## Tuesday, September 15, 2009

### In the upcoming year...

...I am going to be president of BASS, the Bruin Alliance of Skeptics and Secularists. Add that to the list of things I intend to blog about more in the future. BASS is a student group at UCLA which advocates skepticism and secularism. Note that it does not have "atheism" in the name, but certainly atheists tend to be the most enthusiastic and activistic supporters of both skepticism and secularism. And since there's no other atheist/agnostic group on campus (excluding the Objectivist club), we're happy to fill that needed role, while at the same time accepting all supporters of skepticism and secularism.

So, funny thing, I don't actually know how to act as president. I have been asking the former presidents for tips, but I never get as much information as I'd like. Luckily, they're still around to advise. I guess we'll see how that goes!

I think the idea was that, even though I have little experience, I have somehow gained a reputation for being very reliable. I have anti-ADD, an uncanny ability to un-derail conversations. I should be able to assemble a set of officers who know what they're doing, and I'll be the cruel taskmaster who keeps them all focused. It's a contrast with former president Roy, who has lots of experience and major skeptical connections, but whose unreliability is a running joke. We still love him, of course. (Disregard the plans for "I hate Roy" t-shirts, with which Roy still hasn't followed through.)
My readers, have any of you participated in skeptical or atheist groups? How was your experience with it?

## Friday, September 11, 2009

### Women in skepticism

The recent buzz in the skeptosphere is about women in skepticism. It's discussed on Skepchick. The main issue is that there are disproportionately few women in the skeptical and atheist movements. That's a bit of a difficult statement to qualify, since I really do not think of the skeptical movement as a demographic; there's no hard line between skeptics and non-skeptics. But by any reasonable measure--the leaders in the movement, the prominent bloggers, the people who attend skeptical conferences--we know there's an issue.

It's worrying that just about every one of my interests is male dominated. Skepticism, atheism, physics, and I'm aware that even puzzling is male dominated. Nearly every blog on my blogroll is written by a guy. It's funny because I certainly don't think of any of these things as being particularly male interests. But as I understand it, that's all part of the male privilege, that it never becomes an issue. I can pursue whatever I want without worrying about whether I'm working against or inadvertently reinforcing stereotypes.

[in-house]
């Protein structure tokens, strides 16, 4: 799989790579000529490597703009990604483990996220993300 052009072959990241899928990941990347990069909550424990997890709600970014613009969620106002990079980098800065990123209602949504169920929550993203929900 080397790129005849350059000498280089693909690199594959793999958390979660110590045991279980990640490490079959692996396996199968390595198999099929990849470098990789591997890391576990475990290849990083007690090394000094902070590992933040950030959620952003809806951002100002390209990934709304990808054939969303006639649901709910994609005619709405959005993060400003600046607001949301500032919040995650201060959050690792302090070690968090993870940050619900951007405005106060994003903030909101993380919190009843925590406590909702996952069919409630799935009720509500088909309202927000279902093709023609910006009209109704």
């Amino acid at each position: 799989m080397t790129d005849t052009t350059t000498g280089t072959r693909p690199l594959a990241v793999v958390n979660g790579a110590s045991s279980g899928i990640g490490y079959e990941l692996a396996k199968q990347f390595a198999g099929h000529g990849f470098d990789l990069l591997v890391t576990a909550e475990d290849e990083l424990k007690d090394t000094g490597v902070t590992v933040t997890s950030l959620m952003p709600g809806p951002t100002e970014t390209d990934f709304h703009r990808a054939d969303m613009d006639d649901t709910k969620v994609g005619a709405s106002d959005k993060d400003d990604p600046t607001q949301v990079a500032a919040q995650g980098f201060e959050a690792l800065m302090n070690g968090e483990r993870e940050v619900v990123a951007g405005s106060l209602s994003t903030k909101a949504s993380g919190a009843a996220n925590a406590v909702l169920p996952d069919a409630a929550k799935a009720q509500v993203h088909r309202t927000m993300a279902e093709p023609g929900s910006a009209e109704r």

So why are these things male dominated? I don't presume to have any special insight on this. There could be lots of reasons, and I will leave speculation for another time. But as Greta Christina argues, no matter what the original reason for the inequality, it's something which tends to self-perpetuate. Even if there is no outright sexism, women look at all the predominantly male leaders and become discouraged. And if there are more men than women, the group will more frequently focus on issues that interest the men more than women. So even while it may not be anyone's fault, it is still our responsibility to actively take steps to change it. Greta says the same thing goes for ethnic minorities, which is another thing lacking in the skeptical community.

As a specific example, consider Hemant Mehta's list of tips to meet atheist women. He corresponded with several women to compile the list, and he later gave it as a talk to the Secular Student Alliance. Not that it was a bad topic, but that's something which obviously applies mostly to heterosexual men. Hemant later tried the something similar for heterosexual women, but he only went so far as to ask for suggestions in the comments. And some of that advice looks pretty suspect.

Greta went on to suggested several such active steps, and I'll focus on the ones which are most relevant to me as a blogger. For instance, she suggested more linking, citing, and blogrolling of female and ethnic minority bloggers. Actually, I think that's a very difficult thing to ask. Quite simply, I don't read many bloggers who qualify. Picking out a blog to read is fraught with all sorts of concerns, like how much I agree with the blogger, whether I like their writing style, whether I like their subject matter, and so forth. Case in point, I used to read Skepchick, and I think they're great. But there were just too many fluff posts (ie link lists) for my taste, so I stopped reading. When picking out blogs, even little things like that will trump the matter of whether they offer a feminist perspective, as much as I would like that. So I end up with a blogroll with I think one brown guy and two or three women. It's all part of that self-perpetuating cycle, and this is not an easy point of the cycle to break.